This blog was submitted by Action for Global Health.
There’s a buzz in the air as the ongoing battle to win support for a Financial Transaction Tax (FTT) gathers pace. Over the course of the past 18 months, the FTT has shifted from a radical idea to a realistic proposition considered by the International Monetary Fund, the European Commission and Parliament, the G20 and several national governments.
That’s no mean feat, and civil society organisations – including Action for Global Health – can take a lot of credit for keeping the pressure on our leaders, through intensive campaigning and advocacy work.
Later this week, on 22 June 2011, NGOs and trade unions around the world will join forces once more to call for a fairer financial system. Ahead of the European Council on 23-24 June, this is our chance to demonstrate the strength, breadth and diversity of support for the international Financial Transaction Tax. Our governments need to know that we are watching them, and that we expect them to deliver. It’s a big day for a tiny tax which has a huge potential to improve people’s lives all over the world.
There’s widespread belief that the FTT has come of age – academics, economists and NGOs alike seem to be falling over themselves promoting its benefits. And politicians are increasingly sitting up and taking notice. The European Parliament has repeatedly called for the implementation of an FTT, be it at global or EU-only level. At national level, French president Nicolas Sarkozy, who currently chairs the G20, and German Chancellor Angela Merkel have long been considered leading supporters.
The campaign received an enormous boost last week when the French parliament voted in favour of a resolution supporting an FTT in Europe, be it at EU, Eurozone or coalition of willing countries. Hot on its heels, the Brazilian parliament also passed a resolution calling for the government to support the adoption of an FTT. They say good news comes in threes, so what’s next?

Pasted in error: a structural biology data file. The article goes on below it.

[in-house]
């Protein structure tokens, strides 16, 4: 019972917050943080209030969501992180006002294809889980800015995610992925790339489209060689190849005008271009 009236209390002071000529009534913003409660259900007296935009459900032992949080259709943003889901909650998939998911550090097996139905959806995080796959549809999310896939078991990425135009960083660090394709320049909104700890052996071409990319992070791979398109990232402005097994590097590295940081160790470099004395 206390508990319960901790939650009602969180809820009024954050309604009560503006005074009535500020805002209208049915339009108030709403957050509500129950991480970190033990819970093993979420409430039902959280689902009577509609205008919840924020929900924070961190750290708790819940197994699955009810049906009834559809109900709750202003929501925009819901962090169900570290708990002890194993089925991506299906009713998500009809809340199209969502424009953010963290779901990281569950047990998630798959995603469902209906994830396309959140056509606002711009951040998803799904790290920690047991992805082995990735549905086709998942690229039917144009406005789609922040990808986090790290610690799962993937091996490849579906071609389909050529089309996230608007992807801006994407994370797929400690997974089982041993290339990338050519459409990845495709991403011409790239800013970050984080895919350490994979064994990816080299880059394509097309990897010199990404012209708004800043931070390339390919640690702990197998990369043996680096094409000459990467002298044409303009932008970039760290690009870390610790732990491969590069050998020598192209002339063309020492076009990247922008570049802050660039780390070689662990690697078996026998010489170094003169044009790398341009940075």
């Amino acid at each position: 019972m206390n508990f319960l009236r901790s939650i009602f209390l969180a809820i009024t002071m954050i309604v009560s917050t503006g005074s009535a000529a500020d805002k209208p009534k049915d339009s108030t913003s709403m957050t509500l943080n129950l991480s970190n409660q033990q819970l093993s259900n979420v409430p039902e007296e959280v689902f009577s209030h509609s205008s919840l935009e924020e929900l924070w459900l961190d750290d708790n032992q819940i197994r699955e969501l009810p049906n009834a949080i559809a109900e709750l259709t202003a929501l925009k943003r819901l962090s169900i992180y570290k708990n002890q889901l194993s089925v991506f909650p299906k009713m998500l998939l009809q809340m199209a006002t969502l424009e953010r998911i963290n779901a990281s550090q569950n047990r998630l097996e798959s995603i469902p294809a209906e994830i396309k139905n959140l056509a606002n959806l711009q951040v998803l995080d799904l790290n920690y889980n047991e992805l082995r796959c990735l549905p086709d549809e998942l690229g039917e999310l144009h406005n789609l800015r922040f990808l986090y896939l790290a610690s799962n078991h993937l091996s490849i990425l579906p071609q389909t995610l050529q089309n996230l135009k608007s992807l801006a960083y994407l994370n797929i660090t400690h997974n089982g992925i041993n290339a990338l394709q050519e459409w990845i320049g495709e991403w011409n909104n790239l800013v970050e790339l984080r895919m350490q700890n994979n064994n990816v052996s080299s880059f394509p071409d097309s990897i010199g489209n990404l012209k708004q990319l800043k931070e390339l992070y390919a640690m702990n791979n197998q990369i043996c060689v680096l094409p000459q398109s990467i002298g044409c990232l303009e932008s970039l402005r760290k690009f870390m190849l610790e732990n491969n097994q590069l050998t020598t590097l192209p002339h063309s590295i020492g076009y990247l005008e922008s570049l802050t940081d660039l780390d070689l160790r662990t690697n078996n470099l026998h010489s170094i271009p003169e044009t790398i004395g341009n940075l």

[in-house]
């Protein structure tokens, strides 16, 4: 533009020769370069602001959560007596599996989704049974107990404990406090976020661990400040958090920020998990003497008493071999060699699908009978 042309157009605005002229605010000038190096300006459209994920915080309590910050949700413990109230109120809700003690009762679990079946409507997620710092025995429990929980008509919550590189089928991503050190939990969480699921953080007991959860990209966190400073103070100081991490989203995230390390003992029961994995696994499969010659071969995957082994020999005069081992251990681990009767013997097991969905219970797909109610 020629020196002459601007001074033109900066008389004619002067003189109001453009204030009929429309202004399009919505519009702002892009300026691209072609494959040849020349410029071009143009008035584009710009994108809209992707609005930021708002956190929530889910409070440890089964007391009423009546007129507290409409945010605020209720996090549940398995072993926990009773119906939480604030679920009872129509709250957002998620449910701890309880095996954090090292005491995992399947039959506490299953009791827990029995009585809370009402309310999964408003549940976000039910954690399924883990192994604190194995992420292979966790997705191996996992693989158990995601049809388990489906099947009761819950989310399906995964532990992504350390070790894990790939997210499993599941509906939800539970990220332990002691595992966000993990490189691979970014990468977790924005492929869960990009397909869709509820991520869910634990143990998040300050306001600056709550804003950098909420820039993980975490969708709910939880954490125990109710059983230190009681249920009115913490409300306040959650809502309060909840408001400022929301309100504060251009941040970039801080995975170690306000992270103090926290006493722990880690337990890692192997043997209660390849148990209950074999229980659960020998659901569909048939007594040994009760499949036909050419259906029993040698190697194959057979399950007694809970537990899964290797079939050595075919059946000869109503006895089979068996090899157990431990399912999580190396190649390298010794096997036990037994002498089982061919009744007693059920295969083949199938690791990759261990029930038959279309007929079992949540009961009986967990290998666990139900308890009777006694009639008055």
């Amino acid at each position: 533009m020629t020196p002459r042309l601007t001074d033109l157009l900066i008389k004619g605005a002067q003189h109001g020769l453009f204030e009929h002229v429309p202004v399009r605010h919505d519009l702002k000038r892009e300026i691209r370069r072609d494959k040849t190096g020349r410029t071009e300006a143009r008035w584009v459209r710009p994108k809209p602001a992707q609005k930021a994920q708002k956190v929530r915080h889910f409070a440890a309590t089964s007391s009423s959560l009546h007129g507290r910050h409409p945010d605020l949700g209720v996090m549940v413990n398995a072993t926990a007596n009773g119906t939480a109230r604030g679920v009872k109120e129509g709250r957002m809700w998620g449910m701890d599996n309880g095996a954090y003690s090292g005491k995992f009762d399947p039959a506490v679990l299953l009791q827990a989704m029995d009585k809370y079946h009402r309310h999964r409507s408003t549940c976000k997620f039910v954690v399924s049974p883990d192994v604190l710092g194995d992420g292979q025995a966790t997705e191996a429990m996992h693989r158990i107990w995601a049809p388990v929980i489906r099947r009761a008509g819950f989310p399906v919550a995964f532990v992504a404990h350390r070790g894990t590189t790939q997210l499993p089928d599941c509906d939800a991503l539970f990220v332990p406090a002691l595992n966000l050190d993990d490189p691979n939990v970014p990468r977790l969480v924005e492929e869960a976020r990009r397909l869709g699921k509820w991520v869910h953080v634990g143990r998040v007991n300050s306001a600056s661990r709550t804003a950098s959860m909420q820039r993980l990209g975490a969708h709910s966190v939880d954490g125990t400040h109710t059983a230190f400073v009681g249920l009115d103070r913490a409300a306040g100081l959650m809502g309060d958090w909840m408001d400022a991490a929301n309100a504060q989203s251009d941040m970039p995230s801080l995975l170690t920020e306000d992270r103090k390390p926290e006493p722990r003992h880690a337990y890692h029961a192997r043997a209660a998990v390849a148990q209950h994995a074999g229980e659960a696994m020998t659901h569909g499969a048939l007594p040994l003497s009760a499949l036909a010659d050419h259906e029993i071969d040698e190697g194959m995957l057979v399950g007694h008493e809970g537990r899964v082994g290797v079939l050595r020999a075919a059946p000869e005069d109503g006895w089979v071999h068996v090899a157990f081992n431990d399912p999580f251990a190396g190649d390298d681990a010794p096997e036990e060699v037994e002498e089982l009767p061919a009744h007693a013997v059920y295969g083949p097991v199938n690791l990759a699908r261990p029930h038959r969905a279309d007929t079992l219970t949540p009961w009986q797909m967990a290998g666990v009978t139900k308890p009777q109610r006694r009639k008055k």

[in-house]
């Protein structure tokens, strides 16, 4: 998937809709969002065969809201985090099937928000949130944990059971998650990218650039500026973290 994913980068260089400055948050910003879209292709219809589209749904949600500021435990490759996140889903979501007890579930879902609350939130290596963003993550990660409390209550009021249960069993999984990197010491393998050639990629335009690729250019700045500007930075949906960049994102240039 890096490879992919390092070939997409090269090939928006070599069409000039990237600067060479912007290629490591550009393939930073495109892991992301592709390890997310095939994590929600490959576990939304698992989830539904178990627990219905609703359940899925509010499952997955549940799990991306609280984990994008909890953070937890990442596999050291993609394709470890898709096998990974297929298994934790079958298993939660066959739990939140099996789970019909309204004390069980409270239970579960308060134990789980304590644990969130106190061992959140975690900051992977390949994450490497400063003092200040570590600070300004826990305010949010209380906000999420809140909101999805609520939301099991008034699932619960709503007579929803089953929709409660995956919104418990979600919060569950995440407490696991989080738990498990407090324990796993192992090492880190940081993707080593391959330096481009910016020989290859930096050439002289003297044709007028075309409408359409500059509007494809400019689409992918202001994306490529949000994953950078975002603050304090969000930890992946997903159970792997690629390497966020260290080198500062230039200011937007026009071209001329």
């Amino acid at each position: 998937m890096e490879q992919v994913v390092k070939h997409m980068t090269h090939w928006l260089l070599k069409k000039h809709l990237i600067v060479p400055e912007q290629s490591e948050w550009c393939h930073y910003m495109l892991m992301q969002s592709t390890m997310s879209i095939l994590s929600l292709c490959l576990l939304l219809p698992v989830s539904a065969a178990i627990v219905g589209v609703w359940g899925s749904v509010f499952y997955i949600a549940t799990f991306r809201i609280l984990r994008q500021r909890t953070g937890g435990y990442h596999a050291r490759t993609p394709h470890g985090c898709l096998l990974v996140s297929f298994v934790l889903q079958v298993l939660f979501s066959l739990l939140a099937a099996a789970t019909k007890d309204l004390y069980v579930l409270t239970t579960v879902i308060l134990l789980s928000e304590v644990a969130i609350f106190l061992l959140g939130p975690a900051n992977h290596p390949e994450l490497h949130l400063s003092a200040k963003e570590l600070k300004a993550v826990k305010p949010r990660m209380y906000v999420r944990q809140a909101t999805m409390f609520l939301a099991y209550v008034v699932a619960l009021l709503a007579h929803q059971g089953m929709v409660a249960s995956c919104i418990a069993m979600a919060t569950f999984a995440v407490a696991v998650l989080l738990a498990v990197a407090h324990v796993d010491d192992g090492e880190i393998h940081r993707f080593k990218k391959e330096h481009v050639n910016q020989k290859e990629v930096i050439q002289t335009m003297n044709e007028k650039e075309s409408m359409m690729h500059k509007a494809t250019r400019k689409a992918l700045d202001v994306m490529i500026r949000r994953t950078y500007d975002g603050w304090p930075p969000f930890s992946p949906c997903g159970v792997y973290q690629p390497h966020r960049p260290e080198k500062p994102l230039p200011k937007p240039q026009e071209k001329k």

Things are moving, but we can’t afford to rest on our laurels – we are currently facing an estimated funding shortfall of almost €350bn from 2009-2015 for global health, and the revenue an FTT is capable of generating could go a long way to closing this gap. And therein lies the rub…
While NGOs have been vocal in demanding that the revenue generated by an FTT goes towards development and climate change, the French resolution pinpoints the national budget as the primary destination for this much-needed money. The latest resolution by the European parliament similarly identifies an FTT as a means of partially financing EU budget and lowering member states GNI contributions. This shift is worrying.
The European Commission, meanwhile, remains ominously silent as we await its impact assessment on the merits of both the FTT and the Financial Activities Tax. It’s no secret that taxation commissioner Algirdas Šemeta is hardly the FTT’s biggest fan, but he has promised an unprejudiced and neutral assessment, expected to be released in the coming months, which we await with baited breath.
We’re at a critical juncture for the FTT, in more ways than one. We could be on the cusp of a momentous achievement, and we must focus our efforts to ensure this becomes a reality, not for our sake, but for the sake of those most in need all over the world.
Anton Kerr is National Convenor of Action for Global Health (UK) and Head of Policy at the International HIV/AIDS Alliance.